Is Informal Learning the Way Forward?

Informal learning should no longer be regarded as an inferior form of learning whose main purpose is to act as the precursor of formal learning; it needs to be seen as fundamental, necessary and valuable in its own right, at times directly relevant to employment and at other times not relevant at all.

(Coffield 2000, p8)

Given the ease of access to publicly available information and knowledge via channels including YouTube, the ‘Wiki’ family (-pedia, -How, and so on), there’s an understandable rise in interest in organizations’ exploration of ‘learning beyond the classroom.’ This is usually called informal learning: I have some doubts as to whether the activities associated with informal learning are the best way forward in the 21st Century workplace.

Michael Eraut has contributed one of the most helpful discussions of ‘informal learning’. He has suggested that the use of such a catch-all term is not very helpful (2000, p.12); he considers the concept of ‘non-formal learning’ to be a more accurate reflection of the activity. One interesting socio-cultural aspect of his argument is that the term ‘informal’ is, like the word ‘digital’, loaded: it’s associated with so many other features of situations – such as dress, behavior, discourse –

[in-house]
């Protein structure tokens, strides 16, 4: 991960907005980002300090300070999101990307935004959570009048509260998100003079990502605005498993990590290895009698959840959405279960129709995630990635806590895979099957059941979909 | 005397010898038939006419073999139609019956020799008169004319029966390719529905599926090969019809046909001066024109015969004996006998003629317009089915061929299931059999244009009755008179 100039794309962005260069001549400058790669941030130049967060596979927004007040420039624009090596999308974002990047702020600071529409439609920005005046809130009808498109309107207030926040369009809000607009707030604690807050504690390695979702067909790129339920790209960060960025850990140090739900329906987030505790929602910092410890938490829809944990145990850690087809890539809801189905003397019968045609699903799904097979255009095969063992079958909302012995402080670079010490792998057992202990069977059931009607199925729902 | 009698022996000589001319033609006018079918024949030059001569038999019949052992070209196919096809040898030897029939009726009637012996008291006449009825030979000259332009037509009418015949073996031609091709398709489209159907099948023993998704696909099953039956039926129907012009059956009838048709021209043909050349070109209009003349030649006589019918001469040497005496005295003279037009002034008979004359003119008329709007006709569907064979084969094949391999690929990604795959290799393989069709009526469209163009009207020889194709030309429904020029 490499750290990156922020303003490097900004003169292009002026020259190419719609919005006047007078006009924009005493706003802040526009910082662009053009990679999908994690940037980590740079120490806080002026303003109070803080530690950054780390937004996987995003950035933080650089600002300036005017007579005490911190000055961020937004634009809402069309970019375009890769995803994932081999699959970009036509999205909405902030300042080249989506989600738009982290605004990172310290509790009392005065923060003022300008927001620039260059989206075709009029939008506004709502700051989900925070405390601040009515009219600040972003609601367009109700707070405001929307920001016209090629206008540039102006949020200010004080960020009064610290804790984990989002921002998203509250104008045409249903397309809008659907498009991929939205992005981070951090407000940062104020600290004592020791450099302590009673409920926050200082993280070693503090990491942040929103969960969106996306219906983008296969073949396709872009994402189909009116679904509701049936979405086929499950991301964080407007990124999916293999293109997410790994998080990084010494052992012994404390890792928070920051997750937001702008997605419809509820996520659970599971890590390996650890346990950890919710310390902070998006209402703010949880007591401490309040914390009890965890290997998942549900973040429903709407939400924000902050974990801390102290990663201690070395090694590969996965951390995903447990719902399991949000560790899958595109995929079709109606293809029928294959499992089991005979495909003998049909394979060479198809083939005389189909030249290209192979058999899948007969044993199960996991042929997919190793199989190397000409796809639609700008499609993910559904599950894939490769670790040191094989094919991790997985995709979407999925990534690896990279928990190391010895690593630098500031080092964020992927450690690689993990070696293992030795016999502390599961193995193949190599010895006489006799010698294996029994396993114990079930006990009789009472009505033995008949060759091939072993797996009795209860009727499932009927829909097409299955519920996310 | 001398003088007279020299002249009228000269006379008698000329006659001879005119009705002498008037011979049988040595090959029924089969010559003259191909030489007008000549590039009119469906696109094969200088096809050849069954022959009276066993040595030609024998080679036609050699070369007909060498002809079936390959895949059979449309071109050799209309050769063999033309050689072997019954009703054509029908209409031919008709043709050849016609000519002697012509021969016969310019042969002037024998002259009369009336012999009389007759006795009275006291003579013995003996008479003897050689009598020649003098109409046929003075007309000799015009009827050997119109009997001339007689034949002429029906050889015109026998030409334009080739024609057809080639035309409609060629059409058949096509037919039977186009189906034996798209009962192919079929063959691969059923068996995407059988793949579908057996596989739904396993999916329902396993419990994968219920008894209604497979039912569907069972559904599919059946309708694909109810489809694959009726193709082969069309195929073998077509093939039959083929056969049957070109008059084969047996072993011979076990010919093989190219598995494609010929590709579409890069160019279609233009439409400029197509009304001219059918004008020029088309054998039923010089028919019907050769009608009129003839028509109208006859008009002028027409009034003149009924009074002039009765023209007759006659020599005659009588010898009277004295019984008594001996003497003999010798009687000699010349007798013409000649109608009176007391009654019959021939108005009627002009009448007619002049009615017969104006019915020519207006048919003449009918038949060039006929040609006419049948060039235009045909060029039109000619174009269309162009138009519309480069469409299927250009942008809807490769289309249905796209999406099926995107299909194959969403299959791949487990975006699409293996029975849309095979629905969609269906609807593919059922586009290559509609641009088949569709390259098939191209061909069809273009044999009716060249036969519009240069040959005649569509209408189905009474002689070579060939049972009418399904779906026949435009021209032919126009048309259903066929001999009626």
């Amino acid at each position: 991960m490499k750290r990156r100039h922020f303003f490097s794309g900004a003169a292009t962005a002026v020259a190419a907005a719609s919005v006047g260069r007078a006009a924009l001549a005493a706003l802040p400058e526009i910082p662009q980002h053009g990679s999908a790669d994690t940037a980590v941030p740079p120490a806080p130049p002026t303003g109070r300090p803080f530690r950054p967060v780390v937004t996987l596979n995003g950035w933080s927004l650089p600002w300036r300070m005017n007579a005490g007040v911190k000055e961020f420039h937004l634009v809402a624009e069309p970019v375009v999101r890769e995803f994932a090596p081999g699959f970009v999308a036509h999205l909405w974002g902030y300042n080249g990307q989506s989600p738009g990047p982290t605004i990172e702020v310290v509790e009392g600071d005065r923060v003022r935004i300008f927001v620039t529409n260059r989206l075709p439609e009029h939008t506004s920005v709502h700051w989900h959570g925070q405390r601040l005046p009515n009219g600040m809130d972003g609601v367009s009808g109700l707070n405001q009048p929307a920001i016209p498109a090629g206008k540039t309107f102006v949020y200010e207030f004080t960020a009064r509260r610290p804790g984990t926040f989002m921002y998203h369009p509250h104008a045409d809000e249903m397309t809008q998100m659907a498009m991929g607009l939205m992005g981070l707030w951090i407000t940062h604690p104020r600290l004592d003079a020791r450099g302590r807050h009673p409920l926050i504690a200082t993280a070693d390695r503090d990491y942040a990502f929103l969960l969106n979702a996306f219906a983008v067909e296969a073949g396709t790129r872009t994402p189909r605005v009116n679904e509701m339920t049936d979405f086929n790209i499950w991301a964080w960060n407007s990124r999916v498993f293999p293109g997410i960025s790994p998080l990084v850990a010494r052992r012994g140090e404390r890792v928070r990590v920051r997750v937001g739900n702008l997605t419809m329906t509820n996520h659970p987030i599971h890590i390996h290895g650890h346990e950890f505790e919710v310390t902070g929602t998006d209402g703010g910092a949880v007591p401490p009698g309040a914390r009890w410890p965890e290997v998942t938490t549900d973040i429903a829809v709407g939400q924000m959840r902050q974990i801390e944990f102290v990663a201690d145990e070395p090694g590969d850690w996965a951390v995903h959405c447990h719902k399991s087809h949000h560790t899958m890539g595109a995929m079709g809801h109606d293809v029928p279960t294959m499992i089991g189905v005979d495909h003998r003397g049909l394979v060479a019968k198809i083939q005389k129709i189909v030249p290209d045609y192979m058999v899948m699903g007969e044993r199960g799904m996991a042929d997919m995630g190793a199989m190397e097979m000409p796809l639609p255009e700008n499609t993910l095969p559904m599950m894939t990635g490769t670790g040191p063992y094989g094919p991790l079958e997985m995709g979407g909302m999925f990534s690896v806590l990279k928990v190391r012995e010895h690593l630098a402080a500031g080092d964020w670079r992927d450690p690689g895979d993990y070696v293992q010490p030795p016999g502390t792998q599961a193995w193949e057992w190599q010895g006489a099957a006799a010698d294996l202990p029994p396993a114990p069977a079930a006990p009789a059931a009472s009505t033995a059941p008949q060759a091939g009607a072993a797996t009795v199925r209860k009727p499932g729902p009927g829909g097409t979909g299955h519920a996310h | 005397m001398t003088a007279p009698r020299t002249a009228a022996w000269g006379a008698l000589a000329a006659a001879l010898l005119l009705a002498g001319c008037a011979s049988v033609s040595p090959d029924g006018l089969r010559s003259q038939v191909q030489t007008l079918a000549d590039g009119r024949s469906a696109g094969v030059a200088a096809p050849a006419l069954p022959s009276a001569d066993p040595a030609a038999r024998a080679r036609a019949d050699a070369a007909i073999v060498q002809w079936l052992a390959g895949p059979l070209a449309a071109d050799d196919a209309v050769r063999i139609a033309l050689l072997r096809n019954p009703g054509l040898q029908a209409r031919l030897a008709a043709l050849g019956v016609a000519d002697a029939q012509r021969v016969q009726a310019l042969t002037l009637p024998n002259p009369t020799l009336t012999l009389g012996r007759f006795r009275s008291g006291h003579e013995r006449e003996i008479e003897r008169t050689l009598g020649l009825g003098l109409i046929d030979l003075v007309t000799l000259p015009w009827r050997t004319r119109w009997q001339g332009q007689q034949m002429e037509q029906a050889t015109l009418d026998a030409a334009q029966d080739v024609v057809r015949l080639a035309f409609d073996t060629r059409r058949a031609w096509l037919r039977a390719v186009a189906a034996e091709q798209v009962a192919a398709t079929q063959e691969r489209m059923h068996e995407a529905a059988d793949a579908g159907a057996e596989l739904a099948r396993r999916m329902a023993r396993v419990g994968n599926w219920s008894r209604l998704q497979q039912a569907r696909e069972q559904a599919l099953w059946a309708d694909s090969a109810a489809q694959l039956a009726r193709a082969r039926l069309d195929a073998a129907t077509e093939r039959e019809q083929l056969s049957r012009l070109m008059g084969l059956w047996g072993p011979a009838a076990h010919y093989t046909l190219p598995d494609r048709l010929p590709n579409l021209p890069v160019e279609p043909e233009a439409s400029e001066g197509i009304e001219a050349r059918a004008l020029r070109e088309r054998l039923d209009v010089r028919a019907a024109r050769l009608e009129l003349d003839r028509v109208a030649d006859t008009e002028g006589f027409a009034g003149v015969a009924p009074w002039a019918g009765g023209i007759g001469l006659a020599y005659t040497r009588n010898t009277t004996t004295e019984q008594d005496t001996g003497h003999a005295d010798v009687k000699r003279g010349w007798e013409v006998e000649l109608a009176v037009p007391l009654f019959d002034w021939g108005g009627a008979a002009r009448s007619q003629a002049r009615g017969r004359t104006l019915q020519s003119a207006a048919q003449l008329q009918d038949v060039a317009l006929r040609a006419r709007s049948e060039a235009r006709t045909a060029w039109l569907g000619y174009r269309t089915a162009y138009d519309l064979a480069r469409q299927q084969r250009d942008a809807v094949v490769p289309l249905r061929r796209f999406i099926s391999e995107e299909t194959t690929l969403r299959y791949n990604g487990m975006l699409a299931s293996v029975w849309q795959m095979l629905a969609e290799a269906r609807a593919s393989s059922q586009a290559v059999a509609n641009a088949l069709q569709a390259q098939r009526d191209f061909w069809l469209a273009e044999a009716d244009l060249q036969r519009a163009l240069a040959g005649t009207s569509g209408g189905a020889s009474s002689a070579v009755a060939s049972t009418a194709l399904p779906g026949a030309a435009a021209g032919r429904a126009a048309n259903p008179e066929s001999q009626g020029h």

that its colloquial application as a descriptor of learning contexts may have little to do with learning per se

(Eraut 2000, p.12).

As an aside, the the term ‘non-formal learning’ in itself may not be any more helpful than informal learning (and I will discuss this in a forthcoming blog post).

Eraut’s looks at the level of intention in learning. Similar to Rogers’ learning continuum (2004), Michael Eraut establishes a matrix to identify varying types of non-formal learning, based on the timing of the stimulus (past, current, future) and the extent to which such learning is implicit, reactive or deliberative (see Table 1).

Table 1. Michael Eraut’s typology of Non-Formal Learning

[table id=13 /]

According to Eraut, there is a distinction between implicit (informal) learning, which has a metacognitive component, deliberative learning (where the worker schedules time to learn), and reactive learning (where learning is explicit but almost takes place spontaneously, in response to recent, current or imminent situations but without any time being set aside for it). I would suggest that these categories align closely with Kolb’s 4-Stage Experiential Learning Cycle. Similarly, we can draw a link between synchronous and asynchronous learning delivery mechanisms, and Eraut’s Timing of Stimulus category.

Next time: Early History of Informal Learning in the Workplace Context



Coffield, F. (2000) The Necessity of Informal Learning, Bristol: The Policy Press.

Eraut, M. (2000) Non-formal learning, implicit learning and tacit knowledge, in F. Coffield (Ed) The Necessity of Informal Learning: Policy Press. Bristol

Rogers, A. (2004) Looking again at non-formal and informal education – towards a new paradigm. [Internet] Available from: [Accessed 30th January 2018]